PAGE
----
That’s fear, not faith.

Whatever it is, I wonder whether Obama will be able to reach the demographic that feels that way.

He can’t. He won’t. Those people are not going to vote for Obama. They may have a very hard time voting for Giuliani. But I think the job of leading public officials is to challenge this kind of fundamentalist movement rather than to exploit it. I think it’s dangerous, even though emotionally and psychologically you can see its appeal. Because it’s not true, because its fundamentals are a lie, because it is actually not faith, it is something that people mistake for faith—it will fail.

But not before it’s done a lot of damage to human society and human lives—human civilization potentially. We will learn these things are lies in the ruins of a massive terror attack or in the hollow shell of our constitution once it has been gutted of all our protections from executive power.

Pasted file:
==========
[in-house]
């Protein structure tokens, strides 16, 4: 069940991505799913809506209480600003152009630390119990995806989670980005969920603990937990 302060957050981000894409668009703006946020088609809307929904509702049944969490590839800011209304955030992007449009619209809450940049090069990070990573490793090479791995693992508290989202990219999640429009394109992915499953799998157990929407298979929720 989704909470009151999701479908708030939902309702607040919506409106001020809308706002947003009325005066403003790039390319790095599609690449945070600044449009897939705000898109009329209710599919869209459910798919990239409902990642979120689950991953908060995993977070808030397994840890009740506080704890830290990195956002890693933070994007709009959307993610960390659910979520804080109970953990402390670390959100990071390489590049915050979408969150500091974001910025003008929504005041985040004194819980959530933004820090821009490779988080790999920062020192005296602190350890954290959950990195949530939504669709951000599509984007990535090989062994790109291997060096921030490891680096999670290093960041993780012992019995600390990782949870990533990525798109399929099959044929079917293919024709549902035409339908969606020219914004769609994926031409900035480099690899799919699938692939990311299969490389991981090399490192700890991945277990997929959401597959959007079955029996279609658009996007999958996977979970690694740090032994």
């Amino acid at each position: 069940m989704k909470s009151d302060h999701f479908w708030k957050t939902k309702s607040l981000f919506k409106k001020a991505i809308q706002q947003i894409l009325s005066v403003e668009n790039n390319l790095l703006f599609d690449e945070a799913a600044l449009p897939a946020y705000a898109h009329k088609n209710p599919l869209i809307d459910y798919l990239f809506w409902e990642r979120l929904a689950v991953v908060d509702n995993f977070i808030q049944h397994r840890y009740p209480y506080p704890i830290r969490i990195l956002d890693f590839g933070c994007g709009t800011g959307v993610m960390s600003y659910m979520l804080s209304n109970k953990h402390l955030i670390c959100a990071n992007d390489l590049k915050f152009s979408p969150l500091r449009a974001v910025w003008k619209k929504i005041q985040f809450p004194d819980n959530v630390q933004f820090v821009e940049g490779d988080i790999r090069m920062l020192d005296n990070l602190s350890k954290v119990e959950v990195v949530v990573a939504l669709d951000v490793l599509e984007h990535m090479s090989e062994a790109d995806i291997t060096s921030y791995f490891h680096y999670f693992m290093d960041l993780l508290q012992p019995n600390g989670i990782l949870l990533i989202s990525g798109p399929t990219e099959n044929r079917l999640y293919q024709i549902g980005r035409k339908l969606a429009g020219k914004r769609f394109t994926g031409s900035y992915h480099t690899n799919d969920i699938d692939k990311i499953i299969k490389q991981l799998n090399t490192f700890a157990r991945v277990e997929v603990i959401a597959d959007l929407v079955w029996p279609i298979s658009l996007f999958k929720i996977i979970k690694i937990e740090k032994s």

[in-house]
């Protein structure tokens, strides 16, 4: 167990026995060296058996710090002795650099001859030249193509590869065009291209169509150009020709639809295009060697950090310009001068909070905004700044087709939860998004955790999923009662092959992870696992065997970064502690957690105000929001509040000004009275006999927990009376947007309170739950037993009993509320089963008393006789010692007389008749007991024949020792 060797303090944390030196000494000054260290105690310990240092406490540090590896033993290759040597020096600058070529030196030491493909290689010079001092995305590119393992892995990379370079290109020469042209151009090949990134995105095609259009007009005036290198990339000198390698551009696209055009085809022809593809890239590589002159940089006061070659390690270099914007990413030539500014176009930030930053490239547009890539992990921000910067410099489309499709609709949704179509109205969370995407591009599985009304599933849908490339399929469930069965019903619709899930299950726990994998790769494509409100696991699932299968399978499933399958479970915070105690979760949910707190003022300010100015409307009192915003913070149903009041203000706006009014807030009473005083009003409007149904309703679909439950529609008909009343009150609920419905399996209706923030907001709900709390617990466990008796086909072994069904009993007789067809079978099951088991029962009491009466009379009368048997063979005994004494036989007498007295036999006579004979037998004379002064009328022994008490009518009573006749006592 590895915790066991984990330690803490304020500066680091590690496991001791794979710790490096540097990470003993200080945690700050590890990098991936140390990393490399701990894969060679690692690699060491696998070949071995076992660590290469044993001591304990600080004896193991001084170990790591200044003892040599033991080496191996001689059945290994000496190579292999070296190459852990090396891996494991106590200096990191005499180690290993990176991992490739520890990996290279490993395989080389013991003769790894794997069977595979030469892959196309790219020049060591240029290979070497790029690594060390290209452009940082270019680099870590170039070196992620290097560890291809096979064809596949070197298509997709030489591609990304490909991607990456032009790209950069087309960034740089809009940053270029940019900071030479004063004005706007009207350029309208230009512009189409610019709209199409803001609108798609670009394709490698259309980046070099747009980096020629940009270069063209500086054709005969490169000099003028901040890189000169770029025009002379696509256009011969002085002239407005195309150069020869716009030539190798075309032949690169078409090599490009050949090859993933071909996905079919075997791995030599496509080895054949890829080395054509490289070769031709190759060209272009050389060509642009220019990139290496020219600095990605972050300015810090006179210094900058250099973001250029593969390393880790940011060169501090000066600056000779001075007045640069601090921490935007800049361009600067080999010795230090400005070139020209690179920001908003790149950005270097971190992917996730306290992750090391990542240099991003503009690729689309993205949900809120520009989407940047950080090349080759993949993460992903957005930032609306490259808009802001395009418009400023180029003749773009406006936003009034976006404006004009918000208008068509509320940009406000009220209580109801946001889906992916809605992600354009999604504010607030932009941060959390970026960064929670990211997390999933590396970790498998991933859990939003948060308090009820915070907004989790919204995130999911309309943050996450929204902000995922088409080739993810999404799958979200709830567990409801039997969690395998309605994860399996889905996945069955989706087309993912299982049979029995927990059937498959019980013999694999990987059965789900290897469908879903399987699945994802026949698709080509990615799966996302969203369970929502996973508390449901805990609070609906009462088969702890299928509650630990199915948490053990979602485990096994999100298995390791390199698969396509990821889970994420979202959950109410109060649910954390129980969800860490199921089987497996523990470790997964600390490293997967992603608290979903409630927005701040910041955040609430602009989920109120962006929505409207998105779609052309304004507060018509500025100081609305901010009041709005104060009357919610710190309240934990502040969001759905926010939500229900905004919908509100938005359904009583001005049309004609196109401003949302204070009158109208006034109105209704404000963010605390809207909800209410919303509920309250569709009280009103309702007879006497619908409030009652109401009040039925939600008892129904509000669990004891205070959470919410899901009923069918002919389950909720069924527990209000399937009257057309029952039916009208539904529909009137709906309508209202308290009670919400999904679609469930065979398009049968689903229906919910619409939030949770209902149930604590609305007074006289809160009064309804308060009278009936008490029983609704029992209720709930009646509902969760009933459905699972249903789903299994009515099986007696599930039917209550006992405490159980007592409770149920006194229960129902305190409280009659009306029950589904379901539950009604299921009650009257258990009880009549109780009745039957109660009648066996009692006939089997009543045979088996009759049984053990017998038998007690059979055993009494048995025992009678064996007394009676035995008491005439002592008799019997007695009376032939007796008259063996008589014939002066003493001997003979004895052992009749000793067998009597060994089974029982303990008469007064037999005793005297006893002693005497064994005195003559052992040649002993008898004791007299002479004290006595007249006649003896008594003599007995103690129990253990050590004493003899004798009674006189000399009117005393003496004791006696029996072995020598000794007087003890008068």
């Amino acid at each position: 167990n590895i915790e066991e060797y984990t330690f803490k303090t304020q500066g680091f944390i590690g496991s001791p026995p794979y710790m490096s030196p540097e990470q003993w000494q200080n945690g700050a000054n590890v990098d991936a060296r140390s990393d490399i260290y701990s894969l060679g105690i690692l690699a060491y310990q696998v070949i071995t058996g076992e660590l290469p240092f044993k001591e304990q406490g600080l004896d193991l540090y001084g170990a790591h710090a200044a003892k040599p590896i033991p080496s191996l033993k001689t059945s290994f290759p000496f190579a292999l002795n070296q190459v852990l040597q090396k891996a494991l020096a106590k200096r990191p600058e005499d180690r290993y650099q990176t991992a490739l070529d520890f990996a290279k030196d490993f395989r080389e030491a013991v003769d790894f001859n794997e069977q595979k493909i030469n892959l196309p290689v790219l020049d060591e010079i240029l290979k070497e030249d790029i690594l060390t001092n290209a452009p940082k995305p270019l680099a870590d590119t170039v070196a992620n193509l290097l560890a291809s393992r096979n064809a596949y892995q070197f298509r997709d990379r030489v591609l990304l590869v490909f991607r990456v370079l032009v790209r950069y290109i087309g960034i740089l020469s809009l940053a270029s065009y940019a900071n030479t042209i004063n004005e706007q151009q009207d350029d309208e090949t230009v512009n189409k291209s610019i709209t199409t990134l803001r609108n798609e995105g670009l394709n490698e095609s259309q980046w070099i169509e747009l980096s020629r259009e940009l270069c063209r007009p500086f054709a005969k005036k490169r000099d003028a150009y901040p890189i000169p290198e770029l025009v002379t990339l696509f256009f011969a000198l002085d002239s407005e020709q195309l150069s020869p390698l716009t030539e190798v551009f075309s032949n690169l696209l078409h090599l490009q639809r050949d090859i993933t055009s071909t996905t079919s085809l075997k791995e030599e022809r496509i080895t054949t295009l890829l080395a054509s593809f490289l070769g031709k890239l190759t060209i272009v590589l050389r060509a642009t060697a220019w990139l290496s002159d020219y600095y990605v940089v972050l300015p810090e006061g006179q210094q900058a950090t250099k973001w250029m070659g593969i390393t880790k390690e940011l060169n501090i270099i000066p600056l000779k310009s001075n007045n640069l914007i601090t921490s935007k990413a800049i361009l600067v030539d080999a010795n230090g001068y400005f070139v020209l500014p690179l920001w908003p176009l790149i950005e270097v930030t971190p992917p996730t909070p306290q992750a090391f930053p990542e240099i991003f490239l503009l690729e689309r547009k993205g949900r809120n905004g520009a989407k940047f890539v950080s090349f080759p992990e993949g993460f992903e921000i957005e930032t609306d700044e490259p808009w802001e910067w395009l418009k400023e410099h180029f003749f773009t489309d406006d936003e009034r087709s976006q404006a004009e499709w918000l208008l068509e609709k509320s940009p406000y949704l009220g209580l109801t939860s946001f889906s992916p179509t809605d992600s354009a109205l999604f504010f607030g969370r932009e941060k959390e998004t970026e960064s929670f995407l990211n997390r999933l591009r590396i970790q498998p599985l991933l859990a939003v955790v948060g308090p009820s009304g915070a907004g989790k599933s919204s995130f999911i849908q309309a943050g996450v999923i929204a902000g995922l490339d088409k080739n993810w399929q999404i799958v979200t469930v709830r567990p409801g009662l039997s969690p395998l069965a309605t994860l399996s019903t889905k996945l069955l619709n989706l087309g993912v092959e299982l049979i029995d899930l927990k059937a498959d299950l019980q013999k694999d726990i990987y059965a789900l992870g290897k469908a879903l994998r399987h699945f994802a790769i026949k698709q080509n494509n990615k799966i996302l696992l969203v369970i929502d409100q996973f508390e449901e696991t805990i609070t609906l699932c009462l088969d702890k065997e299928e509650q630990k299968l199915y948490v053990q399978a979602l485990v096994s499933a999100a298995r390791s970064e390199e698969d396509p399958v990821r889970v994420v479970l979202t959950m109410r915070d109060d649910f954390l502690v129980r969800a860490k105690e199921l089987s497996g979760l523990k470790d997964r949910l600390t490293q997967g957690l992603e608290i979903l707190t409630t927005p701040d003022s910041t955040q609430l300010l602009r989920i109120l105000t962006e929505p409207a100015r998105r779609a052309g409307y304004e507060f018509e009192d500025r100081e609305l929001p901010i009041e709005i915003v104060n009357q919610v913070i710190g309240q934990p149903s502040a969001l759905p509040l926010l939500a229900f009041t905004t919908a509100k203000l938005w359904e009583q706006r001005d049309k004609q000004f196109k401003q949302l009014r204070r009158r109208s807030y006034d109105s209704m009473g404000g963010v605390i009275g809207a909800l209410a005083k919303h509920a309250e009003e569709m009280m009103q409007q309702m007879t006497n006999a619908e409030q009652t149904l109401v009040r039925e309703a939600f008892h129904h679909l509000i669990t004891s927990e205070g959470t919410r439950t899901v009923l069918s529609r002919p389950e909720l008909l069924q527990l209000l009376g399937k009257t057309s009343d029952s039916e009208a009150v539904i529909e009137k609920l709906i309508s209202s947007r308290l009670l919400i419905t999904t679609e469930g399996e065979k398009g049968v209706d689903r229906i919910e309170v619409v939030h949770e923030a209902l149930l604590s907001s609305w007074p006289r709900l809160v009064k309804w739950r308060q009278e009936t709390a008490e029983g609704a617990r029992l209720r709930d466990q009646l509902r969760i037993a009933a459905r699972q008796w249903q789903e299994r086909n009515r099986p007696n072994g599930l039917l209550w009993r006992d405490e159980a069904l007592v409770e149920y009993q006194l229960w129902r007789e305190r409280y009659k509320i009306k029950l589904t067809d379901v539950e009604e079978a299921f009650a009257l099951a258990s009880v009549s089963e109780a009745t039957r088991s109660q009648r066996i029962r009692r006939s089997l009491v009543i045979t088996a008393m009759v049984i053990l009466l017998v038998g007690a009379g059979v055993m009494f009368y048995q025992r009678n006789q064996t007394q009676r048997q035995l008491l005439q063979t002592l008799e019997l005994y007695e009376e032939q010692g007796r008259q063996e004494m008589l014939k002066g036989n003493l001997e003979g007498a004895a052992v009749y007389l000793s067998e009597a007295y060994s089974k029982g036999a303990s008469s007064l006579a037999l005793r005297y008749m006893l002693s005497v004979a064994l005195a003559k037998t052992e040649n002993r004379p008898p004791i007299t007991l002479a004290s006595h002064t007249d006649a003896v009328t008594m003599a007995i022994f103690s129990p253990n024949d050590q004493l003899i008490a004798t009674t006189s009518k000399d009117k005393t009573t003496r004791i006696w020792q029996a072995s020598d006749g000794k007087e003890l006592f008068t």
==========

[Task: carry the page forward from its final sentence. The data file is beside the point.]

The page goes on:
Part of the context of this piece is really as follows: if you believe the world’s okay, then the case for Obama is actually rather weak. Why would we listen to this rather young, untested figure? Let’s go to security mom, Hillary, or big daddy Rudy. If you believe, as I do, that the world seems to be hurtling toward something quite catastrophic, then the requirement of the United States to actually evolve itself to resist that trend—as opposed to accelerating it—is quite high. And Obama in fact puts the brake on what I think is our accelerating path towards global warfare and possible constitutional crisis.